Niger Killing: Army lied, say police
During the invasion last month, over 20 people, 11 of them soldiers, were killed, while several others were injured and property valued at millions of naira destroyed.
Following the incident, the state government set up a Judicial Commission of Inquiry to look into the remote and immediate causes of the disturbance and proffer recommendations on how to forestall future occurrence.
The state Commissioner of Police, Alhaji Zubairu Muazu, in his testimony, submitted that the villagers attacked had no prior record of criminality, as claimed by the Army as reason for its ‘cordon and search’ operation on the villages it alleged to have stockpiled arms and ammunitions.
“There has never been any report of gun running or armed banditry in the area before the military invasion,” he said, pointing out that the Police had an outpost, which is five hundred metres from Kpaidna, where the incident occurred and “there has never been any report from the station about such incidents.”
Muazu, who said the crisis occurred only nine days after he assumed duties, added that he never received handover notes on the area being a dangerous spot.
He also faulted the Army for embarking on the ‘cordon and search operation’ alone, saying it did not have constitutional powers to embark on such action without the presence of the Police and other security agencies.
Muazu further submitted that ‘such cordon and search operation’ could only be done through joint operation with the Police taking the lead and the Army providing cover, after search warrant must have been obtained.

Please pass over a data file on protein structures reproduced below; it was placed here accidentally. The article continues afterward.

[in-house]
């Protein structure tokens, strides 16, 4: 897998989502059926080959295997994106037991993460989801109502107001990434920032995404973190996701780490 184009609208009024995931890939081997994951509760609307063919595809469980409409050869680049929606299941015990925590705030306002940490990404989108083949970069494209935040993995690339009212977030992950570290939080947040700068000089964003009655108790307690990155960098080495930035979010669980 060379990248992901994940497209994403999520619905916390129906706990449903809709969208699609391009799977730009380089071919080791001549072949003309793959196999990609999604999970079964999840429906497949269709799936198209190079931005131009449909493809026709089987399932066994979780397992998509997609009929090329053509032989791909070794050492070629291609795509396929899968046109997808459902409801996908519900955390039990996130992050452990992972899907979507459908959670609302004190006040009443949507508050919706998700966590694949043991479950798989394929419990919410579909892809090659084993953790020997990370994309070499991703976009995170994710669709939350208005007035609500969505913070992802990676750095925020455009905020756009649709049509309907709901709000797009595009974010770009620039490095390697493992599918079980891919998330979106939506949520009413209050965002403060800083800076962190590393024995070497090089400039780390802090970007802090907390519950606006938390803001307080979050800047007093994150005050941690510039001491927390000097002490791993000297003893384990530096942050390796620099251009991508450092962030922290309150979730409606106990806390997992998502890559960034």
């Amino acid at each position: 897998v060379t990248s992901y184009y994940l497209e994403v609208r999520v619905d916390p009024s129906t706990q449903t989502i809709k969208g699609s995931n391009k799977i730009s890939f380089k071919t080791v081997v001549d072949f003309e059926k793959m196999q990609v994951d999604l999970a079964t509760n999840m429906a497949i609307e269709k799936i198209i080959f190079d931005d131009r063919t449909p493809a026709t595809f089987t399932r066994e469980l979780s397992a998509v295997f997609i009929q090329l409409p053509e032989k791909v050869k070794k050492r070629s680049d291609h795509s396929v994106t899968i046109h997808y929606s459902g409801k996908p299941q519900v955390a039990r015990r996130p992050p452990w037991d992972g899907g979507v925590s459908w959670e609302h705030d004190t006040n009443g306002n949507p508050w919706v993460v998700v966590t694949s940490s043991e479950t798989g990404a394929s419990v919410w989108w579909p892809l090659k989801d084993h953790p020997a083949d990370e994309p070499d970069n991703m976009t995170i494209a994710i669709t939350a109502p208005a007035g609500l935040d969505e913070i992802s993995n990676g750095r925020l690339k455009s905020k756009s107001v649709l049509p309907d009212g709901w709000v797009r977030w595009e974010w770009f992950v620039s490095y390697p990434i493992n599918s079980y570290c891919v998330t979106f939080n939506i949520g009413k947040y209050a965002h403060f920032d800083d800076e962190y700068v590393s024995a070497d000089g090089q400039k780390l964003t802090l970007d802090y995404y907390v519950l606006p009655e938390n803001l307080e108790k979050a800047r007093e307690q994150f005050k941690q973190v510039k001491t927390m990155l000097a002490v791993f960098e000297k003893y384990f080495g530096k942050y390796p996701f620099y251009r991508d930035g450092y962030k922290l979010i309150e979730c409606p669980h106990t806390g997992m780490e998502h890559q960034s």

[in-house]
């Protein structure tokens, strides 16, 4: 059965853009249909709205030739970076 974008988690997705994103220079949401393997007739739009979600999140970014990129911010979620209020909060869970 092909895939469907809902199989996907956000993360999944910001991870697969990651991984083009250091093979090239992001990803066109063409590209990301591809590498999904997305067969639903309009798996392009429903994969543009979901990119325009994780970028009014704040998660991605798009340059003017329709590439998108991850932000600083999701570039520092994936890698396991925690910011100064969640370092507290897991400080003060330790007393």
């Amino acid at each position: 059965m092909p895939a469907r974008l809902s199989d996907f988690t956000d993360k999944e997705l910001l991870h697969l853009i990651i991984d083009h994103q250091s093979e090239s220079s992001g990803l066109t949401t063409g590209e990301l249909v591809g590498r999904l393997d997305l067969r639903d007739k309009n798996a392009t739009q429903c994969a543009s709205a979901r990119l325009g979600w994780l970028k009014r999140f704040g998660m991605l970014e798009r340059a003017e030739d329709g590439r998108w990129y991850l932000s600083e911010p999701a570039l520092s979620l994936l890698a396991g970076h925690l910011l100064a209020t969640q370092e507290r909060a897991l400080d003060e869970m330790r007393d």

In addition, he said that ‘cordon and search’ could only be done between the hours of 6am and 7pm, not the wee hours that the Army carried out the operation, stressing that the area could be cordoned at any time, but the actual search can be conducted after 6am and it was the Police that should carry out such search.
On how to forestall future incident, Muazu declared: “It is important and necessary that we all join hands together in situations like this so as to prevent future occurrence.”
Contrary to the Army’s claim, the Nigeria Security and Civil Defence Corps (NSCDC) also said it was not aware of the plan to carry out the operation.The state Commander, Mr. Philip Ayuba, who also testified before the commission yesterday, said it was the distress call of the villagers that attracted his command to the scene.
He also debunked the Army’s claim that the issue was discussed at the state security council meeting, insisting: “No issue of gun running or arms stockpile by these communities was discussed at any security meeting that I attended’”The commission would continue its sitting on Monday.